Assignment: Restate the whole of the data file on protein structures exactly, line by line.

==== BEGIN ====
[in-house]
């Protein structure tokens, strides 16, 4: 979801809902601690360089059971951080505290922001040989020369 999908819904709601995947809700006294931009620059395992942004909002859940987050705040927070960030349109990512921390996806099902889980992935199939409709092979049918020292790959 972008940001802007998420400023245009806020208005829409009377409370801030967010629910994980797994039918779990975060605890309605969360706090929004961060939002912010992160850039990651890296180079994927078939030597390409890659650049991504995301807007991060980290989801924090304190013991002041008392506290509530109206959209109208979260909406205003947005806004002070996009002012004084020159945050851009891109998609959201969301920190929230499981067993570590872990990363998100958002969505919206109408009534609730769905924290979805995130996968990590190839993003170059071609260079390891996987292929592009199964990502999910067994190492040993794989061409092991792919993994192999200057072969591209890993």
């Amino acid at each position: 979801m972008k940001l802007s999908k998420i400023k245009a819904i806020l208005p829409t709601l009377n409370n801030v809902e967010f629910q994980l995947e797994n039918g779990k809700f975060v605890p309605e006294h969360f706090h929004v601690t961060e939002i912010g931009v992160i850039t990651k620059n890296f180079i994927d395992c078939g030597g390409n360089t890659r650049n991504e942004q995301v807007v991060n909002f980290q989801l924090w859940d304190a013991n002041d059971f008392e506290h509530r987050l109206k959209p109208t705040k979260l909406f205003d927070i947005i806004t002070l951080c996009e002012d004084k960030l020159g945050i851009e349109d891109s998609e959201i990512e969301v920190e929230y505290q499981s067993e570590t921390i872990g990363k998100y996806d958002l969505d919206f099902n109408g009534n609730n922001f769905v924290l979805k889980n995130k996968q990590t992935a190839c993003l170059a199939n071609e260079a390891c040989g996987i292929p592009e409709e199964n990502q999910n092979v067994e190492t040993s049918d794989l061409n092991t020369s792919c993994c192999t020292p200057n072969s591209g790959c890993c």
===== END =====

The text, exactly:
[in-house]
């Protein structure tokens, strides 16, 4: 979801809902601690360089059971951080505290922001040989020369 999908819904709601995947809700006294931009620059395992942004909002859940987050705040927070960030349109990512921390996806099902889980992935199939409709092979049918020292790959 972008940001802007998420400023245009806020208005829409009377409370801030967010629910994980797994039918779990975060605890309605969360706090929004961060939002912010992160850039990651890296180079994927078939030597390409890659650049991504995301807007991060980290989801924090304190013991002041008392506290509530109206959209109208979260909406205003947005806004002070996009002012004084020159945050851009891109998609959201969301920190929230499981067993570590872990990363998100958002969505919206109408009534609730769905924290979805995130996968990590190839993003170059071609260079390891996987292929592009199964990502999910067994190492040993794989061409092991792919993994192999200057072969591209890993």
């Amino acid at each position: 979801m972008k940001l802007s999908k998420i400023k245009a819904i806020l208005p829409t709601l009377n409370n801030v809902e967010f629910q994980l995947e797994n039918g779990k809700f975060v605890p309605e006294h969360f706090h929004v601690t961060e939002i912010g931009v992160i850039t990651k620059n890296f180079i994927d395992c078939g030597g390409n360089t890659r650049n991504e942004q995301v807007v991060n909002f980290q989801l924090w859940d304190a013991n002041d059971f008392e506290h509530r987050l109206k959209p109208t705040k979260l909406f205003d927070i947005i806004t002070l951080c996009e002012d004084k960030l020159g945050i851009e349109d891109s998609e959201i990512e969301v920190e929230y505290q499981s067993e570590t921390i872990g990363k998100y996806d958002l969505d919206f099902n109408g009534n609730n922001f769905v924290l979805k889980n995130k996968q990590t992935a190839c993003l170059a199939n071609e260079a390891c040989g996987i292929p592009e409709e199964n990502q999910n092979v067994e190492t040993s049918d794989l061409n092991t020369s792919c993994c192999t020292p200057n072969s591209g790959c890993c």